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The Council of the American Sociological Association is elected by the membership (we have the highest voting participation of any scholarly association we know of!) to conduct the policy work of the Association in addition to its other duties. In 2001, Council established guidelines for making public statements on behalf of the Association. They include Council drawing upon the research expertise of members to review and assess the scholarly literature on the basis of which Council could act.
Last month the ASA weighed in on two gay marriage cases before the U.S. Supreme Court, filing an amicus brief outlining social science research that shows overwhelmingly that “children fare just as well” when raised by same-sex or heterosexual parents. “The results of our review are clear,” said ASA President Cecilia Ridgeway in the press release accompanying the ASA’s submission to the court. “There is no evidence that children with parents in stable same-sex or opposite-sex relationships differ in terms of well-being. Indeed, the greater stability offered by marriage for same-sex as well as opposite-sex parents may be an asset for child well-being.”
On March 26, 2013, the U.S. Supreme Court heard oral arguments in Hollingsworth v. Perry, challenging the decision of the California Supreme Court overturning Proposition 8 that revoked the right of same-sex couples to marry in California. On March 27, the Court heard arguments in United States v. Windsor that challenges the 1996 Congress’ Defense of Marriage Act (DOMA), which denies federal recognition of same-sex marriages already legalized under the law of several states.
As ASA President Ridgeway indicated, “At issue at the heart of these cases is whether family composition, per se, affects the well-being of children and thus, provides a justification for limiting the right to marry. This core question is an empirical one and is the subject of a broad range of social science research. As a scientific body, ASA has a duty to provide the court with a systematic and balanced review of the evidence to assess what the consensus of scholarly research has shown.”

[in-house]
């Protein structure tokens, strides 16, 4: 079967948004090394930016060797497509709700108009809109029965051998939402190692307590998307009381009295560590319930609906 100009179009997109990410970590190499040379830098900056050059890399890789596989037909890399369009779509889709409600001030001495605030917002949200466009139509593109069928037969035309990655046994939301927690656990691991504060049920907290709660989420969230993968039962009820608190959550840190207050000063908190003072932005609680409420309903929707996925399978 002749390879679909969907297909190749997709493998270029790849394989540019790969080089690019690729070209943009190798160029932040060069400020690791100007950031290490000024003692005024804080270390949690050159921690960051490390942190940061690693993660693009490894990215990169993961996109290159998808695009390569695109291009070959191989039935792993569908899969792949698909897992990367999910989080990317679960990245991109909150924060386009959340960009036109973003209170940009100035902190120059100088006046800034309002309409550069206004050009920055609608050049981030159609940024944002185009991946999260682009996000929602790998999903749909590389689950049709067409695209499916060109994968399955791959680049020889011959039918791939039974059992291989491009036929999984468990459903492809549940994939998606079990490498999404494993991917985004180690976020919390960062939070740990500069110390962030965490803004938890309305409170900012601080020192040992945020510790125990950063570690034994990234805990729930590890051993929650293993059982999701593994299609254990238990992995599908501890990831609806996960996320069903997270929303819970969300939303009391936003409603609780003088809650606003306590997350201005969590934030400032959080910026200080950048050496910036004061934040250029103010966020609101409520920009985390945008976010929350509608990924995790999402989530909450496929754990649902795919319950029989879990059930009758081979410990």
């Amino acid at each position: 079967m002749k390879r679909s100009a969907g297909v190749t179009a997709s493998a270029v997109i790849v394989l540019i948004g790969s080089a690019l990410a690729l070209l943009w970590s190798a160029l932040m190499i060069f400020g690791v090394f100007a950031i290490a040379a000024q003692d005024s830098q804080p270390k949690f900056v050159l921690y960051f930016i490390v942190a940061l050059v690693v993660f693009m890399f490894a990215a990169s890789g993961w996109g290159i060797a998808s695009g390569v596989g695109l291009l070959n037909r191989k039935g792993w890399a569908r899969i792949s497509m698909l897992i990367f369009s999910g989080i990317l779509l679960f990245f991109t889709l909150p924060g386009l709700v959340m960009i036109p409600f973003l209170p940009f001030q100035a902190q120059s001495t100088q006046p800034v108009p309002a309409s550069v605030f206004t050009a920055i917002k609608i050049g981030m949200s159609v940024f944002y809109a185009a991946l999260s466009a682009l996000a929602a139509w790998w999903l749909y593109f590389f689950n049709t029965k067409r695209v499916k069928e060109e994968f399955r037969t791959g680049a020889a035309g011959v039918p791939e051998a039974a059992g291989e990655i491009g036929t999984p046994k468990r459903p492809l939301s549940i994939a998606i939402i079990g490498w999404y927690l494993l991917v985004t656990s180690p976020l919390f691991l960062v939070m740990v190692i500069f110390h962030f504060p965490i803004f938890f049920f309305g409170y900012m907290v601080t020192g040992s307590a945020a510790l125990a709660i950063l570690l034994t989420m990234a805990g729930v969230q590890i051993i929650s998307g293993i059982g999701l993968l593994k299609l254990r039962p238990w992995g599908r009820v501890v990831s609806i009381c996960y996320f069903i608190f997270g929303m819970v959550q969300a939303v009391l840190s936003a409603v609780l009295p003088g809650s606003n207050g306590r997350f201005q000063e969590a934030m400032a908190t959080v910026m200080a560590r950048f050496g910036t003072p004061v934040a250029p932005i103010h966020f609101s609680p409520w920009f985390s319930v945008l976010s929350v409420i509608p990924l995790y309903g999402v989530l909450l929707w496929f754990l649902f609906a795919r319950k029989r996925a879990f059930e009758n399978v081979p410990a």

In their briefs to the U.S. Supreme Court, the Bipartisan Legal Advisory Group of the U.S. House of Representatives, which is defending DOMA, the Hollingsworth Petitioners, which are defending Proposition 8, and their respective supporters assert that children fare better with opposite-sex parents than with same-sex parents.
“When the social science evidence is exhaustively examined—which the ASA has done—the facts demonstrate that children fare just as well when raised by same-sex parents,” states the ASA amicus brief. “Unsubstantiated fears regarding same-sex child rearing do not overcome these facts and do not justify upholding DOMA and Proposition 8.” Wendy Diane Manning, Professor of Sociology, Director of the Center for Family & Demographic Research, and Co-Director of the National Center for Family and Marriage Research at Bowling Green State University, led ASA’s examination of the social science evidence at the request of Council. Cleary Gottlieb Steen & Hamilton LLP of New York City served as pro bono counsel to the ASA on the brief.
There are many who have not reviewed the social science literature who would like to contest this conclusion. Likewise, many of the amicus briefs filed in these cases present inaccurate interpretations or applications of good research, “apples and oranges” comparisons, and a variety of other obvious errors in support of their position that same-sex marriage is detrimental to the well-being of children. We hope that the justices (and others) will recognize that, whatever they decide about whether DOMA or state laws against gay marriage violate constitutional principles, the ASA amicus brief demonstrates that good social science does not support concern about the well-being of children when raised by gay or lesbian parents.
While it is entirely likely that the U.S. Supreme Court will not make sweeping decisions, especially in Hollingsworth v. Perry (Prop 8), leaving the matter of same-sex marriage an open issue in some states, the ASA amicus brief will remain an important part of the cited legal literature in this still emerging area of state and federal law. That is a considerable contribution! The discipline has made and will continue to make an important contribution to the issue of gay marriage. This means that any future attempts to misconstrue the state of social science research on this issue in the courts will have to face the challenge of refuting the science in the ASA amicus brief.
Sally T. Hillsman is the Executive Officer of ASA. She can be reached by email at firstname.lastname@example.org.